‘Seven’ Screenwriter Andrew Kevin Walker Looks Back At What’s Inside The Box, 20 Years Later

and 09.21.15 4 years ago 34 Comments

Brad Pitt has had a hell of a film career, no one can argue that. After making women swoon as a shirtless thief in Thelma & Louise, he offered a glimpse of his scary side in Kalifornia and then became the world’s hottest vampire when Robert Pattinson was still learning his multiplication tables. Yet it wasn’t until 1995’s serial-killer thriller Seven (or Se7en, as the cool kids write it) that Pitt established himself as one of the greatest actors of his generation as Detective David Mills, an optimistic hero who unravels in astonishing fashion in an impossible-to-forget final scene. What’s more, it’s this role that won him the coveted title of Most Desirable Male at the 1996 MTV Movie Awards, so take that, Val Kilmer in Batman Forever.

Twenty years later, the final scene in Seven remains just as chilling, from Morgan Freeman’s quivering lip to Pitt screaming, “What’s in the box?!?!” and “Tell me she’s all right!” to Kevin Spacey calmly telling him, “Become wrath.” Part of the genius of Seven was that we never got, or had, to see what was in the box. Viewers never had to know more than what Freeman’s Somerset was willing to tell us: “There’s blood.”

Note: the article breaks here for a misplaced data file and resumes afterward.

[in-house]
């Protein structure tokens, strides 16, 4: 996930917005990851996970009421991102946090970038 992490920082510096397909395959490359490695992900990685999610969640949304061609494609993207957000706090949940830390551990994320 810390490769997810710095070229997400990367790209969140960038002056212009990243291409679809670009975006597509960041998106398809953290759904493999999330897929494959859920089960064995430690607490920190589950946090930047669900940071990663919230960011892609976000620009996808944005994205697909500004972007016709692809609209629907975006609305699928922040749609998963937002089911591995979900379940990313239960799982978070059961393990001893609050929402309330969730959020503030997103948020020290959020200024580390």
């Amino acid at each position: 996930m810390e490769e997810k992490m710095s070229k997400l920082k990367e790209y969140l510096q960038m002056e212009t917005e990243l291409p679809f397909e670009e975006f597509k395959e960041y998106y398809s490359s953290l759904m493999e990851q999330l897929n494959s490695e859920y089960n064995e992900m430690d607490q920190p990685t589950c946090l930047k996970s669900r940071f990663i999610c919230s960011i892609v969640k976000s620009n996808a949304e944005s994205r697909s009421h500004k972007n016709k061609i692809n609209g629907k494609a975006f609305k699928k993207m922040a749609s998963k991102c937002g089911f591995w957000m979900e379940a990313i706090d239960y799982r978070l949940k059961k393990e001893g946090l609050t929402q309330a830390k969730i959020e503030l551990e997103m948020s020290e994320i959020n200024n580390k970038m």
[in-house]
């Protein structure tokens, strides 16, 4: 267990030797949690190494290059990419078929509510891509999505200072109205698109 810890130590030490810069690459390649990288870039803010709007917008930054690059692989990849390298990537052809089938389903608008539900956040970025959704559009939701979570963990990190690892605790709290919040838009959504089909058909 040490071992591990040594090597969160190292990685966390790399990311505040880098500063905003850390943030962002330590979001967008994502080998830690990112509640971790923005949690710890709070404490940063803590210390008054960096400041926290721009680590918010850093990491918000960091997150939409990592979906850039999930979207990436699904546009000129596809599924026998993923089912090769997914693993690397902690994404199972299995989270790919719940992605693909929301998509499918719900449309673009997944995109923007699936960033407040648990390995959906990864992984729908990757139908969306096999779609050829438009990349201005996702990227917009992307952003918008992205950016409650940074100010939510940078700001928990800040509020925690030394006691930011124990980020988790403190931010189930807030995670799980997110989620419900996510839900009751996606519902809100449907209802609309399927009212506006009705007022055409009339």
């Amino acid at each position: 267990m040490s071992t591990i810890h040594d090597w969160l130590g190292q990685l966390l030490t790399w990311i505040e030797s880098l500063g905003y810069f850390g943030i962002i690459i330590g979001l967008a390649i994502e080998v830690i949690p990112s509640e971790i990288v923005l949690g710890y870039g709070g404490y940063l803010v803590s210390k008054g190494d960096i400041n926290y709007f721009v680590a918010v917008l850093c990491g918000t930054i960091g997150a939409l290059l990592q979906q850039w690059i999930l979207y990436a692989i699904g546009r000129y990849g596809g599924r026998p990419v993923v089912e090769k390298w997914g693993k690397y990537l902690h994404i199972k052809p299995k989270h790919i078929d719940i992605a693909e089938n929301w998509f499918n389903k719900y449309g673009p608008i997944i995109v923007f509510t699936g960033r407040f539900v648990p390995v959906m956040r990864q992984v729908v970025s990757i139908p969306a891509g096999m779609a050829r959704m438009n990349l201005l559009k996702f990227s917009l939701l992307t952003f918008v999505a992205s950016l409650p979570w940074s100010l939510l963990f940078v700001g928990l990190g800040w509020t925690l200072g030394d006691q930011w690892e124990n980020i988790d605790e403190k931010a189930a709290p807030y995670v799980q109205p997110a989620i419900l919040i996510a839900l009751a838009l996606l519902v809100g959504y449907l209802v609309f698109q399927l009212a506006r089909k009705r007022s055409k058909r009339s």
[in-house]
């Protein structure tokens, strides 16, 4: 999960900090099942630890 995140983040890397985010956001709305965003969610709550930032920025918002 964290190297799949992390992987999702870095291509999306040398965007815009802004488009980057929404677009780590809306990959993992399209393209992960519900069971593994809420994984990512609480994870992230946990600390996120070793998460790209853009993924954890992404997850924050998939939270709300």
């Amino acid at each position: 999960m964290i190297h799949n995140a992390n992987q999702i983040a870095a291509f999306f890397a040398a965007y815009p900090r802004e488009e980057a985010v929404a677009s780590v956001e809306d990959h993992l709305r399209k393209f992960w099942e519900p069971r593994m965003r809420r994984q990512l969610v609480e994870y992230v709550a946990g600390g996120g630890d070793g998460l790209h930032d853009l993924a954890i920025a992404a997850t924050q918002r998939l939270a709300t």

However, if the studios and producers had their ways, Somerset would have never stood there helpless as Mills unloaded his clip into John Doe. When he wrote Seven, Andrew Kevin Walker worked at a Tower Records in New York for three years, and served as a PA on films like Blood Rush, “which was about murders in a fraternity house.” He vowed to write his way out of that record store, and when Seven finally sold, he had enough money to move to Los Angeles. And while Walker never thought that his movie would be made, his script eventually made its way to director David Fincher. Fortunately for all of us, Fincher accidentally received Walker’s original script instead of the copy with a rewritten ending, and from there, Gwyneth Paltrow’s eventual decapitation had its strongest supporter.

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